The animals got weary of the smoke very quickly, and even the horses, who spend snowy days out under the sky, were reluctant to come out of their stalls. Here, Rafie stands peering out with a look that says it all.

By Monday evening, there were two Type 1 Incident Command Teams in charge of nearly 1000 firefighters, and no containment. We had spent the day in a fog of smoke here at the ranch that got thicker and thicker, so that working outdoors was impossible and the gloom made us turn on the lights at 3 in the afternoon. At the community meeting that night, the residents of Eager and Springerville were told to prepare for possible evacuation, and the residents of Greer were evacuated.

Tuesday, and there was optimism that the firefighters would hold the perimeter between Nelson Reservoir and Greer, and no further evacuations would be necessary. The CIT and I went to Quemado to get a few things at the little Country Store, and buy a cab for the '93 Dodge Ram that he is restoring to its former glory. While I sat over a cup of coffee at the Largo Cafe, talking to a trucker from Tennessee who was stranded for need of a new engine computer, we watched the smoke roll in once again. Then, as I was mopping up the last of my blueberry pie and ice cream, a couple came in and sat down to order. The woman was crying. I gave her a kleenex and she said, "Well, after all, I've never been kicked out town before." They were from Eager, and the southern part of that little Mountain town where I shop at the Merc and at Basha's was being evacuated. We stopped for the outhouse at the log yard on the way in, and ash covered the seat and the paper. The setting sun through the smoke gave the ranch an eerie, Mars-like ambiance.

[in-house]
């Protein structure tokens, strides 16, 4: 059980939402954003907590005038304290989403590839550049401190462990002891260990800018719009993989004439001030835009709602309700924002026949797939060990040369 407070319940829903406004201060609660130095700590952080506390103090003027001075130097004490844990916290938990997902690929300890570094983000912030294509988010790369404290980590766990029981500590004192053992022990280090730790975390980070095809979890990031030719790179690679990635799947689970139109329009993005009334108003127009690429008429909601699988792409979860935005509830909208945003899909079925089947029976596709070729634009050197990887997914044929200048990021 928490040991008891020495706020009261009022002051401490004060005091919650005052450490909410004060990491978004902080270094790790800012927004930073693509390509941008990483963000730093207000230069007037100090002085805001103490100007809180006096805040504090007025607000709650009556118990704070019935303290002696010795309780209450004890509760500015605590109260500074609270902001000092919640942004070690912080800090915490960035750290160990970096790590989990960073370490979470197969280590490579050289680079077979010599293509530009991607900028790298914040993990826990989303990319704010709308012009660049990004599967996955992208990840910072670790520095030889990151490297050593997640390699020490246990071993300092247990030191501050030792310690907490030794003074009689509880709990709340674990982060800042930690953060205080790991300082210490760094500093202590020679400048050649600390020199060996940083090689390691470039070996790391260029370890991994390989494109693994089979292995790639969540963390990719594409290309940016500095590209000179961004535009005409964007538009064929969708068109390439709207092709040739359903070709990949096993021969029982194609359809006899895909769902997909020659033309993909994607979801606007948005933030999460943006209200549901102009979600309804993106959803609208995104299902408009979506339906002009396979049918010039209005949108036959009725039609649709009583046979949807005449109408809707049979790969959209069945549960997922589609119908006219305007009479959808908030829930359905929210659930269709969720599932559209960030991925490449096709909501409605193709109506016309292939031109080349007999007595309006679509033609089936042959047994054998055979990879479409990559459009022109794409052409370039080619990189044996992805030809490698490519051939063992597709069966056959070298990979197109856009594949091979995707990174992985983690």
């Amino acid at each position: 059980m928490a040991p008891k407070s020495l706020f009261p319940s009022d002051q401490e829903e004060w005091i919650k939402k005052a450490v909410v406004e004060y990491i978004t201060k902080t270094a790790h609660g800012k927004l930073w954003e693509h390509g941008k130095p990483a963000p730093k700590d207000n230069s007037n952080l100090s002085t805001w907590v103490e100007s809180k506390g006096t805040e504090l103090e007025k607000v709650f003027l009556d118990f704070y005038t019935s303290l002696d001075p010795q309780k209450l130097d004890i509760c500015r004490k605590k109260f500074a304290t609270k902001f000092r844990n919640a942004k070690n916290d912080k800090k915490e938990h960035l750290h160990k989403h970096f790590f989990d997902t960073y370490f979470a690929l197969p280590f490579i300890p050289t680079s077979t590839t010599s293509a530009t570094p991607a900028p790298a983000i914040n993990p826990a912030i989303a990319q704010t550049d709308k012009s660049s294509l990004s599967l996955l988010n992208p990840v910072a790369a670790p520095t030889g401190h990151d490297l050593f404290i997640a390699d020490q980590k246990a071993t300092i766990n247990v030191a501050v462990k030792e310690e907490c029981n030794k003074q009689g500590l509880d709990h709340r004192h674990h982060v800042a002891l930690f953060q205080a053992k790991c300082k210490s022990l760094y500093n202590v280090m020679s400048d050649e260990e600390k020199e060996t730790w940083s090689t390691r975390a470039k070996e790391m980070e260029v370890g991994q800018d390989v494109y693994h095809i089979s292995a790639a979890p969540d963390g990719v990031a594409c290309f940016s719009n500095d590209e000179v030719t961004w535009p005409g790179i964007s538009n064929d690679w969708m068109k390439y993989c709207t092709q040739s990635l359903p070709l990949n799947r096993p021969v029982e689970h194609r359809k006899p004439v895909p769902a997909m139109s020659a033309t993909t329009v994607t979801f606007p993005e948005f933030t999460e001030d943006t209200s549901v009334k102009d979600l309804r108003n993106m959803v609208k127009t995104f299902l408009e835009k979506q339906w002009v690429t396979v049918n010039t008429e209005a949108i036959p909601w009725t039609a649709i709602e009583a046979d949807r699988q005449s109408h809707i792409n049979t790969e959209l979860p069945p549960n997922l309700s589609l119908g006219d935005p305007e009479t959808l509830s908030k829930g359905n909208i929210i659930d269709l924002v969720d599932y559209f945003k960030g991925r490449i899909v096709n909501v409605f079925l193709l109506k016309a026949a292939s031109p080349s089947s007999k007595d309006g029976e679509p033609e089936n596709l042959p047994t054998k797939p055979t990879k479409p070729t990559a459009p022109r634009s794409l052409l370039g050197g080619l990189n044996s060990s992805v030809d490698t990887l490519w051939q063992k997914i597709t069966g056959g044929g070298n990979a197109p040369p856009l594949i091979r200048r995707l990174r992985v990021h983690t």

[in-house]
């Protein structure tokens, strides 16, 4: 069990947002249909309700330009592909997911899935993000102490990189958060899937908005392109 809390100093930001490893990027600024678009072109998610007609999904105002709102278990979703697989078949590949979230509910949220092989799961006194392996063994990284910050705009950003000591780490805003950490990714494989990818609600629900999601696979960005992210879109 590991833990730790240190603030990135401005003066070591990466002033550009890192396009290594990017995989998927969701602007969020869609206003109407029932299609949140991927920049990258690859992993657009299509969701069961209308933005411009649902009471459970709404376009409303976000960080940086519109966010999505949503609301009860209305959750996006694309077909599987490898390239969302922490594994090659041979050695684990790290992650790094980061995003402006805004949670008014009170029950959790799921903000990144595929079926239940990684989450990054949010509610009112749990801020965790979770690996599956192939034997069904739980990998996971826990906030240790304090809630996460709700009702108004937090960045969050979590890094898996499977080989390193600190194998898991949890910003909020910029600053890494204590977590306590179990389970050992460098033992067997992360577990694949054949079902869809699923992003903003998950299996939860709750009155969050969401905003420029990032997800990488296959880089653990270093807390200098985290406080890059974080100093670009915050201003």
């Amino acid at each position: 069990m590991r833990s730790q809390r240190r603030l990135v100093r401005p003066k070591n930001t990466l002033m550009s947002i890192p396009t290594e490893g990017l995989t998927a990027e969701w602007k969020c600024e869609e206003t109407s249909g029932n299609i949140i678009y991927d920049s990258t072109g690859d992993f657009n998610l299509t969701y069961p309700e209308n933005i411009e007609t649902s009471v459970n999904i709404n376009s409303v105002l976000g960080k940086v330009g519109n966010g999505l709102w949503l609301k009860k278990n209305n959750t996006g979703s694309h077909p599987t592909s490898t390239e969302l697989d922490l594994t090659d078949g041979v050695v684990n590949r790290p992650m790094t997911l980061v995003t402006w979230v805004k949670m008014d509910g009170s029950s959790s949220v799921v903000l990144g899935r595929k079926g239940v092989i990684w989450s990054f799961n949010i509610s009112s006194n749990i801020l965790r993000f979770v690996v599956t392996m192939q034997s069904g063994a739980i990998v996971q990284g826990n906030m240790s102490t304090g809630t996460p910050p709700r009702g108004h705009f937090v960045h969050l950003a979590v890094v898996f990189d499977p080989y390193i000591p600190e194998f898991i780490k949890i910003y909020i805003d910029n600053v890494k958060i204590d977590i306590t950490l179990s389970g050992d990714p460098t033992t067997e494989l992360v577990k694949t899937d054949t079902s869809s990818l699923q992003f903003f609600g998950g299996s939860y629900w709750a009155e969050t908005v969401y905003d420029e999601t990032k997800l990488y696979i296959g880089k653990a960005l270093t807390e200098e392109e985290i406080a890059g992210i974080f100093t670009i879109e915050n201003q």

Still, Tuesday night the meeting--which was streamed--was brave in the face of difficulty. We were told that they were working on holding the line at Eager, but that since Wednesday was predicted to be another Red Flag windy day, other residents of Springerville-Eager ought to be prepared.

Wednesday morning, as the sun rose through the ever-present smoke, we learned that the lines from Eager to Greer had held, but at the morning press briefing, the IC Commander said that another Red Flag windy day meant that it would be a hard day. It was, as the smoke thickened and the Mars landscape returned, we hoped for the best and began preparing for the worst. We had a phone meeting with the EG and with our partner, and the EG began driving down with the horse trailer so that we could move the horses. Thus we spent our 9th anniversary preparing to evacuate if it comes to that.By evening, the fire was now less than 25 miles away.

So Wednesday evening, when the CIT and I finished watching a movie, and just as the EG pulled up with the trailer, we turned on the computer and learned that all of Springerville and Eager were being evacuated. The Community Meeting was cancelled, and we began to plan, as we ate our dairy and fish meal for Shavuot, to evacuate the horses.

They left this morning, after we learned that the fire went through Greer and structures were lost, and that the New Mexico National Guard is at Luna, near the Arizona border and that the Quemado Volunteer Fire Department are in Coyote Canyon, waiting to engage the fire as it nears the state line.

And so I wait, while the EG and CIT drive the horses to the Rio Grande Valley, and I wonder. So far the lines at Eager and Escudilla Mountain, at Luna and at Coyote Creek are holding. Will they hold today? Tonight? Will Luna, under a pre-evacuation notice by the Catron County Sheriff since Monday, will Luna be spared? Will the fire enter New Mexico at Coyote Creek and Bonita? Will it trigger an evacuation for us in a few days? And the big question: Where will it end?

The smoke seems thinner now. Is that a harbinger of good news?


Anonymous said...

I do hope you, all of you, come through this OK. As you can, keep us posted.

Editor STP:2:55 said...